I have an evolving list of “first hires” when someone finally comes to their senses and gives me a senior IT manager job.
Some entries are mostly due to some extremely intelligent and trustworthy colleagues whom I am sure could be encouraged to accompany me if the price is right. I am nothing if not a team player. See how generous I am in sharing credit?
Hire 1: Marketer
IT departments are completely woeful about marketing themselves to the rest of the business. Marketing people are viewed with the same level of contempt as a used-car salesman, or a politician in a marginal seat. This is largely because IT people have no idea what marketing is, and, like the rest of society, assume they’re advertising people in the mould of Russell Howcroft from The Gruen Transfer.
What IT fails to understand is that the rest of the business views them as far worse. Marketing people are often good-looking and gregarious, and are frequently a source of free schwag and invitations to boozy launch parties. In contrast, IT is full of awkward man-children with poor hygiene and worse social skills, who frequently tell you that you can’t have any more disk space.
So step one is to hire someone to act as the face of IT, preferably one that has been washed recently. Their job is to work closely with hire number two to figure out what the business wants from IT, and what they don’t want. They’ll then work with me to make sure we do more of what the business wants, and less of what they don’t, and that we get paid for it appropriately.
Hire 2: Anthropologist
An anthropologist spends all their time watching people and learning about what they do. This is a lot more useful than asking them, because people lie. Go ahead, ask ten of your friends how often they masturbate.
Rather than relying on some badly designed “how are we doing” survey with poor response rates, my anthropologist will go and watch people using technology in their actual job. This will also help us with a really important point: seeing what people don’t do. People don’t use the specially-developed-at-great-expense knowledge base because it’s usually wrong and it’s quicker to just ring their mate Alan in support. They don’t bother using the complaints form because nothing ever gets done about it, so they gave up trying. Etc.
My anthropologist can also look inwards at the IT department itself and figure out what’s going on, or not going on, as the case may be. IT staff don’t update the knowledge base because it’s boring and it’s not factored into whether or not they get a raise. Besides, no one uses it, so why bother? They have only the vaguest notion of how the business makes money, and have no idea how their job relates to the rest of the company.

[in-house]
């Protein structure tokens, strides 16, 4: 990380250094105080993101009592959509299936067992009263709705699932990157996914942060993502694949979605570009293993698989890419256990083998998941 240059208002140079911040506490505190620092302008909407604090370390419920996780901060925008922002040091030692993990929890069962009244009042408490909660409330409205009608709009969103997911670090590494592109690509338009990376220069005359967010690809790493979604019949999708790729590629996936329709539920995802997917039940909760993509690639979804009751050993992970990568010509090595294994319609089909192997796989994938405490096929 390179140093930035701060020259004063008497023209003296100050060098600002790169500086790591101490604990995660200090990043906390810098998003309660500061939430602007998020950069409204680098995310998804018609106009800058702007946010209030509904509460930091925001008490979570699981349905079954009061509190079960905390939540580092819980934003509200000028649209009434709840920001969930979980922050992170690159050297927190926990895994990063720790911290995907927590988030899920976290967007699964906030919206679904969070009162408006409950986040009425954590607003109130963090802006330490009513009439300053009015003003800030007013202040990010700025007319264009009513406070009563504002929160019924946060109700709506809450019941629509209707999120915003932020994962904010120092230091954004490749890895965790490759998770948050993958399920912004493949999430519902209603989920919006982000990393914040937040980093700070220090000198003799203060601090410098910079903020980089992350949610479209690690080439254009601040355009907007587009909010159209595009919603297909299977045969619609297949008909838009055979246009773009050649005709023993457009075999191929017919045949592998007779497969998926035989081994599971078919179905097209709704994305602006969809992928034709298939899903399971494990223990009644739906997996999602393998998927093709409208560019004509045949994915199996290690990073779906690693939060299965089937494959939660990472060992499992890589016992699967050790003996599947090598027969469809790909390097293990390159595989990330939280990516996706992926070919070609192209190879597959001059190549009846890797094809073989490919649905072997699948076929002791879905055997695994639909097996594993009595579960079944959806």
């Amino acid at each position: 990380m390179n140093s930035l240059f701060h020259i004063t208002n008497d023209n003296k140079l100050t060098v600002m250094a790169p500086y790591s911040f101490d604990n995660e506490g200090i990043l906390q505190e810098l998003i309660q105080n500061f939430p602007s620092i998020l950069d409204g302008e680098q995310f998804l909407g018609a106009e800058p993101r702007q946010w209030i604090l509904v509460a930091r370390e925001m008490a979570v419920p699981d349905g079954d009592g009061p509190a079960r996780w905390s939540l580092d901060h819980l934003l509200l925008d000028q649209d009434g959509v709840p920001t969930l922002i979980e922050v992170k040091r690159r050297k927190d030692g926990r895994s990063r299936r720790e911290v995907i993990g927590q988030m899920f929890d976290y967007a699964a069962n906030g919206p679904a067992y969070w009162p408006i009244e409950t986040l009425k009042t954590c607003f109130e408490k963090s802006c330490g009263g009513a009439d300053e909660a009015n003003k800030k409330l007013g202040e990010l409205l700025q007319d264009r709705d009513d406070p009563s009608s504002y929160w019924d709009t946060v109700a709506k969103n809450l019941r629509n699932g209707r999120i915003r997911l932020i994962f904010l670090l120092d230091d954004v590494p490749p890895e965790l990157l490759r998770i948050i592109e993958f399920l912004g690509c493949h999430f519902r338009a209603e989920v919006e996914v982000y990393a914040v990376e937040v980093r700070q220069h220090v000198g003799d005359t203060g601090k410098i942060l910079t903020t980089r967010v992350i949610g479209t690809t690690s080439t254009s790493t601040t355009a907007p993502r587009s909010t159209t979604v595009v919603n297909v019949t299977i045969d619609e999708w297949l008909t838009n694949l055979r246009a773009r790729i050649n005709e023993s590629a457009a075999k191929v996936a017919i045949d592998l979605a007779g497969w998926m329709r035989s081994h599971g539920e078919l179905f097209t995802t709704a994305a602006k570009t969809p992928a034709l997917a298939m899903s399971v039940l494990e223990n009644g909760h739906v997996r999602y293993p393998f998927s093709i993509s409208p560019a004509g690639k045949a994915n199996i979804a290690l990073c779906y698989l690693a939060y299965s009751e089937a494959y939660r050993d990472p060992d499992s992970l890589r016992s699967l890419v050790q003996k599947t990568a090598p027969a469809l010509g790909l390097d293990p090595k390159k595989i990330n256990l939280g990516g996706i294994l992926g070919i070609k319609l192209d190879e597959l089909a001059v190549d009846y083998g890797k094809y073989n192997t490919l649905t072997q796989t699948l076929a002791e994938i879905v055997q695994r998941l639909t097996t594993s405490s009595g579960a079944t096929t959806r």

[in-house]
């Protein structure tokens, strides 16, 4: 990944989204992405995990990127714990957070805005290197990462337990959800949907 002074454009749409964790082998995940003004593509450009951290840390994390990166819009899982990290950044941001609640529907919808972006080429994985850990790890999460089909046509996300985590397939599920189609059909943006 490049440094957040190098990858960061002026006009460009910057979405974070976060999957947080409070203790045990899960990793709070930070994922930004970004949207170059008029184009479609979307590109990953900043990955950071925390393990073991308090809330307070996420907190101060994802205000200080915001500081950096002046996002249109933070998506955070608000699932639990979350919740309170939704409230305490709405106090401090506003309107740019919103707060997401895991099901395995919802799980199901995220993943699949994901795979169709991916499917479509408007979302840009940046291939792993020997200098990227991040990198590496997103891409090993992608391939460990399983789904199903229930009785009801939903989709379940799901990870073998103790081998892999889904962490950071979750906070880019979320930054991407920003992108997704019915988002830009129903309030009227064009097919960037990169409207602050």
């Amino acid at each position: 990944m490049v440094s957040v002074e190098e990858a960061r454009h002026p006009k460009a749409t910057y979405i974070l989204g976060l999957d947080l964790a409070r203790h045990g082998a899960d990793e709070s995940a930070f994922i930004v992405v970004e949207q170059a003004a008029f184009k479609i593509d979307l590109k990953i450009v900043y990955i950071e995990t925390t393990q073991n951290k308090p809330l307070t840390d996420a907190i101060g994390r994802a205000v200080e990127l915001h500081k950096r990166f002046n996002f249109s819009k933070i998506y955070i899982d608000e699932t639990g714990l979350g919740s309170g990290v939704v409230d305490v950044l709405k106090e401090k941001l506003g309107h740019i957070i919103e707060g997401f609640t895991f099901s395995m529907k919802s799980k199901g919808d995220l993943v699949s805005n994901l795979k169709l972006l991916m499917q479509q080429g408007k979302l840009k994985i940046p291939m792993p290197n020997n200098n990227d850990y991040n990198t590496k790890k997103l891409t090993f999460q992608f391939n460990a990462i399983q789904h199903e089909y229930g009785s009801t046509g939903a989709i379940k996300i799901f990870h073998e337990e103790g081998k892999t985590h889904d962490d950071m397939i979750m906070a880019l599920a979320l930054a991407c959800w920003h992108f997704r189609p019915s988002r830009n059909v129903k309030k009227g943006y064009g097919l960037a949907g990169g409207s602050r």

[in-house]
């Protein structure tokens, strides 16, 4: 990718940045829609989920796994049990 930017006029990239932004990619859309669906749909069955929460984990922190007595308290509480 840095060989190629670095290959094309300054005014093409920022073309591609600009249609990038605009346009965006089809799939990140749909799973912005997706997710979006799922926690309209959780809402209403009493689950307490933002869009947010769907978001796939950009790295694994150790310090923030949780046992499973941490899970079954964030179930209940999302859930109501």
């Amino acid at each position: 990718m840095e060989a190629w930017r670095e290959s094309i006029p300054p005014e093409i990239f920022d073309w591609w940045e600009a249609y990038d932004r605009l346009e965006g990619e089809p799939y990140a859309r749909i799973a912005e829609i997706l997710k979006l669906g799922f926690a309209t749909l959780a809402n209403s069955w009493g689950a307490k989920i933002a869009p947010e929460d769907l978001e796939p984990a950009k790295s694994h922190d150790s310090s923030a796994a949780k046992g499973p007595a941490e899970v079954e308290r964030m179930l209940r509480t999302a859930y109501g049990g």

Hire 3: Librarian
Information Technology. Guess which of these two words gets the most attention paid to it? I reckon that IT is actually about 5-15% dealing with technology and 85-95% managing information. And a stupidly large amount of that information is in Word documents and spreadsheets (and *shudder* PowerPoint) that no one other than the author can find.
This one really bakes my noodle. How on earth can any decent sized organisation spend so much time and money creating documents that no one can find? They get stored, oh my lord how they get stored, but you’d be better off throwing them away for all the use they are.
Look at it like this: contractors run about $800-$1,000 a day. Let’s say you’re screamingly efficient and can get a design document written in 3 days (Hahaha!). That’s $3,000. Going with a more realistic example, a solution design for a major national company takes 3 weeks, at least, and involves peer reviews, signoffs, etc. A conservative estimate is $15,000 to $20,000. For one document. That you can’t find.
So basically, your IT department buys a new car every month (per project) and then loses it in the parking lot. Then they charge you for parking.
The actual situation is frequently much worse than this. But hey, let’s make sure we track all physical equipment worth more than $1,000 so we can depreciate it.
More to come
Imagine you’re new to the GM of IT/CIO role. Who would you hire first?